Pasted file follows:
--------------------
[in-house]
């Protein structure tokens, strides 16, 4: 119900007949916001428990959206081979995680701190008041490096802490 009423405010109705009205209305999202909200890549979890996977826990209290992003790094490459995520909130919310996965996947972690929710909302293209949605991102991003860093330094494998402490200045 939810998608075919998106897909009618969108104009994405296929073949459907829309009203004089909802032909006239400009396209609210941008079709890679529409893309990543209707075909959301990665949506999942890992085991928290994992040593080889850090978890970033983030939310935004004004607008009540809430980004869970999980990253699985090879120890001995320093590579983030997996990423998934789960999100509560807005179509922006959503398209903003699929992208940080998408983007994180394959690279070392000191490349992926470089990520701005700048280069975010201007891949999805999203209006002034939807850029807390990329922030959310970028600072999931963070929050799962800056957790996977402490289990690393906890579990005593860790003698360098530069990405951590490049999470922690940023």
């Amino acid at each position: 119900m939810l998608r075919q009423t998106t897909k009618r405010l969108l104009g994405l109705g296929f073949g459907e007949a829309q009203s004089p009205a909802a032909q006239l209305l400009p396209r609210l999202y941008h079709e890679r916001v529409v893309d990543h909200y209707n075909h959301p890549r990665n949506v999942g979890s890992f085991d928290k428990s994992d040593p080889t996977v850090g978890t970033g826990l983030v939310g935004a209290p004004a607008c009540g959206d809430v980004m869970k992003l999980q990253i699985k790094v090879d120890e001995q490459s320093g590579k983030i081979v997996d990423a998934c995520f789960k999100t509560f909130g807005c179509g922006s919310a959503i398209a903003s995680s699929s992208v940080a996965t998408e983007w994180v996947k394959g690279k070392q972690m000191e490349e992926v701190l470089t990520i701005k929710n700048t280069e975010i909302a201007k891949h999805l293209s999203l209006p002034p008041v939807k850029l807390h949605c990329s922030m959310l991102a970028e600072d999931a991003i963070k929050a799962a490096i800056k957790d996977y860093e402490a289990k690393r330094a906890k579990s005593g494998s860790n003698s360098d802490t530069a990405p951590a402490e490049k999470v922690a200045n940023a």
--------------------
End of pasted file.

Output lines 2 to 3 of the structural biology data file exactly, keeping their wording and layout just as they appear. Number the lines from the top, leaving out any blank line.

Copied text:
């Protein structure tokens, strides 16, 4: 119900007949916001428990959206081979995680701190008041490096802490 009423405010109705009205209305999202909200890549979890996977826990209290992003790094490459995520909130919310996965996947972690929710909302293209949605991102991003860093330094494998402490200045 939810998608075919998106897909009618969108104009994405296929073949459907829309009203004089909802032909006239400009396209609210941008079709890679529409893309990543209707075909959301990665949506999942890992085991928290994992040593080889850090978890970033983030939310935004004004607008009540809430980004869970999980990253699985090879120890001995320093590579983030997996990423998934789960999100509560807005179509922006959503398209903003699929992208940080998408983007994180394959690279070392000191490349992926470089990520701005700048280069975010201007891949999805999203209006002034939807850029807390990329922030959310970028600072999931963070929050799962800056957790996977402490289990690393906890579990005593860790003698360098530069990405951590490049999470922690940023």
């Amino acid at each position: 119900m939810l998608r075919q009423t998106t897909k009618r405010l969108l104009g994405l109705g296929f073949g459907e007949a829309q009203s004089p009205a909802a032909q006239l209305l400009p396209r609210l999202y941008h079709e890679r916001v529409v893309d990543h909200y209707n075909h959301p890549r990665n949506v999942g979890s890992f085991d928290k428990s994992d040593p080889t996977v850090g978890t970033g826990l983030v939310g935004a209290p004004a607008c009540g959206d809430v980004m869970k992003l999980q990253i699985k790094v090879d120890e001995q490459s320093g590579k983030i081979v997996d990423a998934c995520f789960k999100t509560f909130g807005c179509g922006s919310a959503i398209a903003s995680s699929s992208v940080a996965t998408e983007w994180v996947k394959g690279k070392q972690m000191e490349e992926v701190l470089t990520i701005k929710n700048t280069e975010i909302a201007k891949h999805l293209s999203l209006p002034p008041v939807k850029l807390h949605c990329s922030m959310l991102a970028e600072d999931a991003i963070k929050a799962a490096i800056k957790d996977y860093e402490a289990k690393r330094a906890k579990s005593g494998s860790n003698s360098d802490t530069a990405p951590a402490e490049k999470v922690a200045n940023a």